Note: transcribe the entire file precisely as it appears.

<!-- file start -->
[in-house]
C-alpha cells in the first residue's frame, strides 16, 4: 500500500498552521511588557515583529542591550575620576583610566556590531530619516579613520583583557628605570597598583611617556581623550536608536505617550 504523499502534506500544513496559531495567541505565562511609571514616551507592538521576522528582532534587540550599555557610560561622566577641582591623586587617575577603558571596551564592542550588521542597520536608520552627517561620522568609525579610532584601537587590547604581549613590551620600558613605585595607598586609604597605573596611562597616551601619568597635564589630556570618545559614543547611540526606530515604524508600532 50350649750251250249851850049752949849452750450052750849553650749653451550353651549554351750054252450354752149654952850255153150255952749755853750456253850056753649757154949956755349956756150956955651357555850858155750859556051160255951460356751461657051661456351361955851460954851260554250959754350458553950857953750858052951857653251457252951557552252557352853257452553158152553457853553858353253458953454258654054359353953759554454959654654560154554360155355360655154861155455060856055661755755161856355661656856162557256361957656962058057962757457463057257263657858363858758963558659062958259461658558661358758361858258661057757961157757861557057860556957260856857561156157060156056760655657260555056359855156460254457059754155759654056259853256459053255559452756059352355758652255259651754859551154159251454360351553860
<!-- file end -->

[in-house]
C-alpha cells in the first residue's frame, strides 16, 4: 500500500498552521511588557515583529542591550575620576583610566556590531530619516579613520583583557628605570597598583611617556581623550536608536505617550 504523499502534506500544513496559531495567541505565562511609571514616551507592538521576522528582532534587540550599555557610560561622566577641582591623586587617575577603558571596551564592542550588521542597520536608520552627517561620522568609525579610532584601537587590547604581549613590551620600558613605585595607598586609604597605573596611562597616551601619568597635564589630556570618545559614543547611540526606530515604524508600532 50350649750251250249851850049752949849452750450052750849553650749653451550353651549554351750054252450354752149654952850255153150255952749755853750456253850056753649757154949956755349956756150956955651357555850858155750859556051160255951460356751461657051661456351361955851460954851260554250959754350458553950857953750858052951857653251457252951557552252557352853257452553158152553457853553858353253458953454258654054359353953759554454959654654560154554360155355360655154861155455060856055661755755161856355661656856162557256361957656962058057962757457463057257263657858363858758963558659062958259461658558661358758361858258661057757961157757861557057860556957260856857561156157060156056760655657260555056359855156460254457059754155759654056259853256459053255559452756059352355758652255259651754859551154159251454360351553860